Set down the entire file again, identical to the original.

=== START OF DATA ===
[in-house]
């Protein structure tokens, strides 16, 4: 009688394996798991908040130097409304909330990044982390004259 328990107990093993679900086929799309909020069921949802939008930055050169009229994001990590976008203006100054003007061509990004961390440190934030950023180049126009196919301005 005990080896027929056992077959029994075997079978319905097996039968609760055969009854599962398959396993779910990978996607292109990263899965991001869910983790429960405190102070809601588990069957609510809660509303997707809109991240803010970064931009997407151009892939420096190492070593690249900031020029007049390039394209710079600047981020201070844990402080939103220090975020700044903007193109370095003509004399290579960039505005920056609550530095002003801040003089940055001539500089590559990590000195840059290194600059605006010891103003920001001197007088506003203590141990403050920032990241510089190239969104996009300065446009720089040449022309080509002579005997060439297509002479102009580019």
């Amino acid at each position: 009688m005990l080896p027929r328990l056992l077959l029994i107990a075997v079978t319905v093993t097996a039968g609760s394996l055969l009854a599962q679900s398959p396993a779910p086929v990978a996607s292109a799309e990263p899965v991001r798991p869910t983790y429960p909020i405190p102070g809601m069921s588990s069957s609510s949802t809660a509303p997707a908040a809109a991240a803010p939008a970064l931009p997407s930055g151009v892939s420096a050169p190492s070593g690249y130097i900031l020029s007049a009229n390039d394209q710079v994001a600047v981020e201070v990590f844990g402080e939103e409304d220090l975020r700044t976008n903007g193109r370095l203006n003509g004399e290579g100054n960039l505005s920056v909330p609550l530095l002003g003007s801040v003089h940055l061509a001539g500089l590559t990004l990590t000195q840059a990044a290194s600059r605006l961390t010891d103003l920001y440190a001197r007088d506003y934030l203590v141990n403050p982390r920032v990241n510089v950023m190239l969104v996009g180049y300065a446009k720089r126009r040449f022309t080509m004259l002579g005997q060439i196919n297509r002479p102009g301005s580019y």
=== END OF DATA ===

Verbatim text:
[in-house]
């Protein structure tokens, strides 16, 4: 009688394996798991908040130097409304909330990044982390004259 328990107990093993679900086929799309909020069921949802939008930055050169009229994001990590976008203006100054003007061509990004961390440190934030950023180049126009196919301005 005990080896027929056992077959029994075997079978319905097996039968609760055969009854599962398959396993779910990978996607292109990263899965991001869910983790429960405190102070809601588990069957609510809660509303997707809109991240803010970064931009997407151009892939420096190492070593690249900031020029007049390039394209710079600047981020201070844990402080939103220090975020700044903007193109370095003509004399290579960039505005920056609550530095002003801040003089940055001539500089590559990590000195840059290194600059605006010891103003920001001197007088506003203590141990403050920032990241510089190239969104996009300065446009720089040449022309080509002579005997060439297509002479102009580019």
């Amino acid at each position: 009688m005990l080896p027929r328990l056992l077959l029994i107990a075997v079978t319905v093993t097996a039968g609760s394996l055969l009854a599962q679900s398959p396993a779910p086929v990978a996607s292109a799309e990263p899965v991001r798991p869910t983790y429960p909020i405190p102070g809601m069921s588990s069957s609510s949802t809660a509303p997707a908040a809109a991240a803010p939008a970064l931009p997407s930055g151009v892939s420096a050169p190492s070593g690249y130097i900031l020029s007049a009229n390039d394209q710079v994001a600047v981020e201070v990590f844990g402080e939103e409304d220090l975020r700044t976008n903007g193109r370095l203006n003509g004399e290579g100054n960039l505005s920056v909330p609550l530095l002003g003007s801040v003089h940055l061509a001539g500089l590559t990004l990590t000195q840059a990044a290194s600059r605006l961390t010891d103003l920001y440190a001197r007088d506003y934030l203590v141990n403050p982390r920032v990241n510089v950023m190239l969104v996009g180049y300065a446009k720089r126009r040449f022309t080509m004259l002579g005997q060439i196919n297509r002479p102009g301005s580019y």